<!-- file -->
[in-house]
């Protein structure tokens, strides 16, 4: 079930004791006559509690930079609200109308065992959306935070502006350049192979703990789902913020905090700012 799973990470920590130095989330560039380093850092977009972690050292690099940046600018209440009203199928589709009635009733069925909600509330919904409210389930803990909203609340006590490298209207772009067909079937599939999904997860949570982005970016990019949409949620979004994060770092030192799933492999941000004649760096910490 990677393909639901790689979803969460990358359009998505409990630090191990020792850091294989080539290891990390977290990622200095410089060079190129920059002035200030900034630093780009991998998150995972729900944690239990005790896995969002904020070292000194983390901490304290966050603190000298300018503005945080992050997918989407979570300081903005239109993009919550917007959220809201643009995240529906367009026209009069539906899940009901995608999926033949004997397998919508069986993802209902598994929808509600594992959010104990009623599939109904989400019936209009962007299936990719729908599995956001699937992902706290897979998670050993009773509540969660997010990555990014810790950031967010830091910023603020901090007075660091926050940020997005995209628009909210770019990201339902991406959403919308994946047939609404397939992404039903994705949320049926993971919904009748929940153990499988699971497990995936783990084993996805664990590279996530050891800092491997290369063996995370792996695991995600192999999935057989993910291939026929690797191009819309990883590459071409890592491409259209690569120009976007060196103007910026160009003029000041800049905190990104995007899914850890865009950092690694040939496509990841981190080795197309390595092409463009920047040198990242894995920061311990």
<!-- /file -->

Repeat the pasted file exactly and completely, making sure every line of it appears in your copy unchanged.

[in-house]
């Protein structure tokens, strides 16, 4: 079930004791006559509690930079609200109308065992959306935070502006350049192979703990789902913020905090700012 799973990470920590130095989330560039380093850092977009972690050292690099940046600018209440009203199928589709009635009733069925909600509330919904409210389930803990909203609340006590490298209207772009067909079937599939999904997860949570982005970016990019949409949620979004994060770092030192799933492999941000004649760096910490 990677393909639901790689979803969460990358359009998505409990630090191990020792850091294989080539290891990390977290990622200095410089060079190129920059002035200030900034630093780009991998998150995972729900944690239990005790896995969002904020070292000194983390901490304290966050603190000298300018503005945080992050997918989407979570300081903005239109993009919550917007959220809201643009995240529906367009026209009069539906899940009901995608999926033949004997397998919508069986993802209902598994929808509600594992959010104990009623599939109904989400019936209009962007299936990719729908599995956001699937992902706290897979998670050993009773509540969660997010990555990014810790950031967010830091910023603020901090007075660091926050940020997005995209628009909210770019990201339902991406959403919308994946047939609404397939992404039903994705949320049926993971919904009748929940153990499988699971497990995936783990084993996805664990590279996530050891800092491997290369063996995370792996695991995600192999999935057989993910291939026929690797191009819309990883590459071409890592491409259209690569120009976007060196103007910026160009003029000041800049905190990104995007899914850890865009950092690694040939496509990841981190080795197309390595092409463009920047040198990242894995920061311990």